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MotoGP To Introduce "Transfer Window" For Rider Contract Negotiations

As many of you will have spotted, this was in fact an April Fool's story. While there is great concern over the state of the rider market and the earliness of when Silly Season commences nowadays, there are no concrete proposals to restrict it in any way, as far as I am currently aware. Despite the fictional nature of this story, the logic behind Dorna wanting to keep things as they are - increased interest in the sport during the off season - is sound. But whether the factories would either be willing or able to restrict negotiations to a set time is open to question. Policing such an agreement would be extremely difficult. This was the last of the fictional stories for 2018, we hope. for another year at least, all of the stories on the website will be as accurate as possible. Normal service has now been resumed... 

There has been a trend over the past decade for rider contract negotiations to get earlier and earlier. Where once, talks about new contracts would start sometime in June, and agreements finalized and signed during August, now, initial discussions start at the Valencia Grand Prix the year before a contract is due to end, and deals are signed in the first few races, or as in the past two contract cycles, before the season has even begun.The underlying causes for this trend are numerous, but at its heart, it comes down to the glut of talent that is in MotoGP these days, both in terms of riders and in terms of bikes. The best riders have more choice of competitive machinery, and there are more talented riders for the factories to choose from. This has forced the factories into pursuing and signing up the riders they want as early as possible. As former HRC team principal Livio Suppo told ace French journalist Thomas Baujard, "In the MotoGP class, the manufacturers are the slaves of the top riders."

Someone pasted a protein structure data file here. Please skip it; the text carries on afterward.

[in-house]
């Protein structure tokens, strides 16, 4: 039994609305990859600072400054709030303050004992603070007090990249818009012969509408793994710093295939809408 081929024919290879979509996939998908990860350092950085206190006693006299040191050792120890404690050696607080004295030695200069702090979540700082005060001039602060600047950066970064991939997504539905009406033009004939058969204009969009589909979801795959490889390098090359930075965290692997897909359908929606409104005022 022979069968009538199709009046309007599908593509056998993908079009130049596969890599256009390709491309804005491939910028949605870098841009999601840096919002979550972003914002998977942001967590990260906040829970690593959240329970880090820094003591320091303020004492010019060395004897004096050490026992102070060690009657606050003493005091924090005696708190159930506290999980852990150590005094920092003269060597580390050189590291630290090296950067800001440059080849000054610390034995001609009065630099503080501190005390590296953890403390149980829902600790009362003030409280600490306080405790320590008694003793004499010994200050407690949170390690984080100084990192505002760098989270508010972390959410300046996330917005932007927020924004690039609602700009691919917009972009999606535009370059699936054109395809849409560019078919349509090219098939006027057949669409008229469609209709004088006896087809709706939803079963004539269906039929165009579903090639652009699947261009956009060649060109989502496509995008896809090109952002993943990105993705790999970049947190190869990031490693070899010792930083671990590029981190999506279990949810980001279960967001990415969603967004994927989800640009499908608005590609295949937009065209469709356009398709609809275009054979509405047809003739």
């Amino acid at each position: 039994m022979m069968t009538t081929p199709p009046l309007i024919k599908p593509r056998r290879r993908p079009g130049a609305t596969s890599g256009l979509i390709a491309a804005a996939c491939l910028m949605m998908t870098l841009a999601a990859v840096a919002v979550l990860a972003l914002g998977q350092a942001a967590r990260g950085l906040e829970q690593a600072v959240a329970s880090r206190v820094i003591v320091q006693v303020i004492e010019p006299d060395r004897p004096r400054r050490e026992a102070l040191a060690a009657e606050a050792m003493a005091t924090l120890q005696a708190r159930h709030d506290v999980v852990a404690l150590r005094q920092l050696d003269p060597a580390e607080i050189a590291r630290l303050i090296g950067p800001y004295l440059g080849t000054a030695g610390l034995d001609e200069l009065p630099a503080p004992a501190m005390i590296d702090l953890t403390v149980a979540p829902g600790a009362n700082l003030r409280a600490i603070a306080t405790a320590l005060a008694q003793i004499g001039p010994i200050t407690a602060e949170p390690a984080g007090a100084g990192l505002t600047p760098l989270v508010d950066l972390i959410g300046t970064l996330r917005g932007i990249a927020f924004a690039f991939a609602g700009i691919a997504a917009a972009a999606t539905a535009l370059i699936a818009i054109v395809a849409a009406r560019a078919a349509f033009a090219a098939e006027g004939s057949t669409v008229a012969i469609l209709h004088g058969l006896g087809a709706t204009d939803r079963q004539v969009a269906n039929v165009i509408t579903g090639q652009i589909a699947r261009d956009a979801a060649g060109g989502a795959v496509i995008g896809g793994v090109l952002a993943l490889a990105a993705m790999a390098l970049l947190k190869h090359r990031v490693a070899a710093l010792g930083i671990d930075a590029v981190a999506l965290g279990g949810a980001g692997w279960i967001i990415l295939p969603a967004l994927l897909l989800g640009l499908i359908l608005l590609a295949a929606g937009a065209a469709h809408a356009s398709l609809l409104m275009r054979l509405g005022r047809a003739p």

The MotoGP Silly Season for 2019 and 2020 rider contracts has been particularly frenzied. Maverick Viñales announced his contract extension in January at the Movistar Yamaha team launch. Talented Moto2 prospect Pecco Bagnaia was signed by Ducati to race with the Pramac team ahead of the factory Ducati team launch in January. Marc Márquez announced he was extending with Repsol Honda before the Qatar test, and Valentino Rossi made his new two-year deal with Movistar Yamaha public on the Thursday before the Qatar race.

This frenzy of negotiations has caused the factories to push for the introduction of a "transfer window", a practice common in other sports such as soccer. From the 2020 season, when the next round of rider contracts is due, negotiations will only be allowed to take place within a narrow window, with deals signed within that window and no talks allowed either before or after. That window will be in the week following the final race of the year at Valencia.

Grand designs

The factories, as represented by the MSMA, hope to achieve a number of objectives with this move. Firstly, by not allowing any talks during the season, riders, teams, and engineers will be able to spend the season focusing on racing, rather than worrying about how a rider fits into a team after they have either decided to leave, or been pushed out to make way for someone else. Secondly, the manufacturers hope to be able to contain the rise of rider salaries, which are being driven up in part by riders being able to shop their talents around between multiple factories.